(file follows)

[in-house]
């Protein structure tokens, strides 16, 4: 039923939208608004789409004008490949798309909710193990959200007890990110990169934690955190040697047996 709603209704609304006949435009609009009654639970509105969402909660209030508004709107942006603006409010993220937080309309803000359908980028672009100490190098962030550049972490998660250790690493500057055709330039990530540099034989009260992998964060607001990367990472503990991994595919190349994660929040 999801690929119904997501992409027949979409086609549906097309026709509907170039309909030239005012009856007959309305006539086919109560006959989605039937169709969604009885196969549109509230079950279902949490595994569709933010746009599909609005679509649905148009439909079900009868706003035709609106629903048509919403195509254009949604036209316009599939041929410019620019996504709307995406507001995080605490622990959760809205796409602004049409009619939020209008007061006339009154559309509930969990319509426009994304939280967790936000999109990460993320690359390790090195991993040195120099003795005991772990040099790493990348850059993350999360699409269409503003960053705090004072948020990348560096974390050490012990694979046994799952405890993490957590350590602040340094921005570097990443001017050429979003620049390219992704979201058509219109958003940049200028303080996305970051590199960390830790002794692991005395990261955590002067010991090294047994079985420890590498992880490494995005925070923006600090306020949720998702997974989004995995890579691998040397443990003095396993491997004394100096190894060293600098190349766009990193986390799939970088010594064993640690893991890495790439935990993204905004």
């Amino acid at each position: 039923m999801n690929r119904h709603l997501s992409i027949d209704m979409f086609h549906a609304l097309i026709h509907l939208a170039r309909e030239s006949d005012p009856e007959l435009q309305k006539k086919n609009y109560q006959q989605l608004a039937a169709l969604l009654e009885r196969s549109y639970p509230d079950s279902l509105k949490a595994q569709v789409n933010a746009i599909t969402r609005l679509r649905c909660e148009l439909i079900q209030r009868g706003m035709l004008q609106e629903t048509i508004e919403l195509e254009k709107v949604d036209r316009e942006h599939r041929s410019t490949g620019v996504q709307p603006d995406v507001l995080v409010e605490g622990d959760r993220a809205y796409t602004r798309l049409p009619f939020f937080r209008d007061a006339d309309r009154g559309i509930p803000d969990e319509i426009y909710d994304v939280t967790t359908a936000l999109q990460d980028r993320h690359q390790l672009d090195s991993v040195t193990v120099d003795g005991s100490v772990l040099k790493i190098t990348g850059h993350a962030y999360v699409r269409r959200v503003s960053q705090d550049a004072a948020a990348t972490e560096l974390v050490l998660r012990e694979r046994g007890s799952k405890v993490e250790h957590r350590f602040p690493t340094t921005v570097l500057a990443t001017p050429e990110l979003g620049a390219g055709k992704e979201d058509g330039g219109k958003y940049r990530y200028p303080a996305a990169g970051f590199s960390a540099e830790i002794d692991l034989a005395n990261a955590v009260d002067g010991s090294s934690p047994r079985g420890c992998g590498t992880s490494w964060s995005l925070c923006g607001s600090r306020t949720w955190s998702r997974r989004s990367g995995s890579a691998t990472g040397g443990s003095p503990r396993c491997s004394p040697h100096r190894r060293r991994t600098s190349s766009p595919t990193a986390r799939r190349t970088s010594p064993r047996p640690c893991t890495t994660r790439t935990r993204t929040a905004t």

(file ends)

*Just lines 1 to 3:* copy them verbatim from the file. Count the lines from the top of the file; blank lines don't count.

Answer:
[in-house]
């Protein structure tokens, strides 16, 4: 039923939208608004789409004008490949798309909710193990959200007890990110990169934690955190040697047996 709603209704609304006949435009609009009654639970509105969402909660209030508004709107942006603006409010993220937080309309803000359908980028672009100490190098962030550049972490998660250790690493500057055709330039990530540099034989009260992998964060607001990367990472503990991994595919190349994660929040 999801690929119904997501992409027949979409086609549906097309026709509907170039309909030239005012009856007959309305006539086919109560006959989605039937169709969604009885196969549109509230079950279902949490595994569709933010746009599909609005679509649905148009439909079900009868706003035709609106629903048509919403195509254009949604036209316009599939041929410019620019996504709307995406507001995080605490622990959760809205796409602004049409009619939020209008007061006339009154559309509930969990319509426009994304939280967790936000999109990460993320690359390790090195991993040195120099003795005991772990040099790493990348850059993350999360699409269409503003960053705090004072948020990348560096974390050490012990694979046994799952405890993490957590350590602040340094921005570097990443001017050429979003620049390219992704979201058509219109958003940049200028303080996305970051590199960390830790002794692991005395990261955590002067010991090294047994079985420890590498992880490494995005925070923006600090306020949720998702997974989004995995890579691998040397443990003095396993491997004394100096190894060293600098190349766009990193986390799939970088010594064993640690893991890495790439935990993204905004």
């Amino acid at each position: 039923m999801n690929r119904h709603l997501s992409i027949d209704m979409f086609h549906a609304l097309i026709h509907l939208a170039r309909e030239s006949d005012p009856e007959l435009q309305k006539k086919n609009y109560q006959q989605l608004a039937a169709l969604l009654e009885r196969s549109y639970p509230d079950s279902l509105k949490a595994q569709v789409n933010a746009i599909t969402r609005l679509r649905c909660e148009l439909i079900q209030r009868g706003m035709l004008q609106e629903t048509i508004e919403l195509e254009k709107v949604d036209r316009e942006h599939r041929s410019t490949g620019v996504q709307p603006d995406v507001l995080v409010e605490g622990d959760r993220a809205y796409t602004r798309l049409p009619f939020f937080r209008d007061a006339d309309r009154g559309i509930p803000d969990e319509i426009y909710d994304v939280t967790t359908a936000l999109q990460d980028r993320h690359q390790l672009d090195s991993v040195t193990v120099d003795g005991s100490v772990l040099k790493i190098t990348g850059h993350a962030y999360v699409r269409r959200v503003s960053q705090d550049a004072a948020a990348t972490e560096l974390v050490l998660r012990e694979r046994g007890s799952k405890v993490e250790h957590r350590f602040p690493t340094t921005v570097l500057a990443t001017p050429e990110l979003g620049a390219g055709k992704e979201d058509g330039g219109k958003y940049r990530y200028p303080a996305a990169g970051f590199s960390a540099e830790i002794d692991l034989a005395n990261a955590v009260d002067g010991s090294s934690p047994r079985g420890c992998g590498t992880s490494w964060s995005l925070c923006g607001s600090r306020t949720w955190s998702r997974r989004s990367g995995s890579a691998t990472g040397g443990s003095p503990r396993c491997s004394p040697h100096r190894r060293r991994t600098s190349s766009p595919t990193a986390r799939r190349t970088s010594p064993r047996p640690c893991t890495t994660r790439t935990r993204t929040a905004t």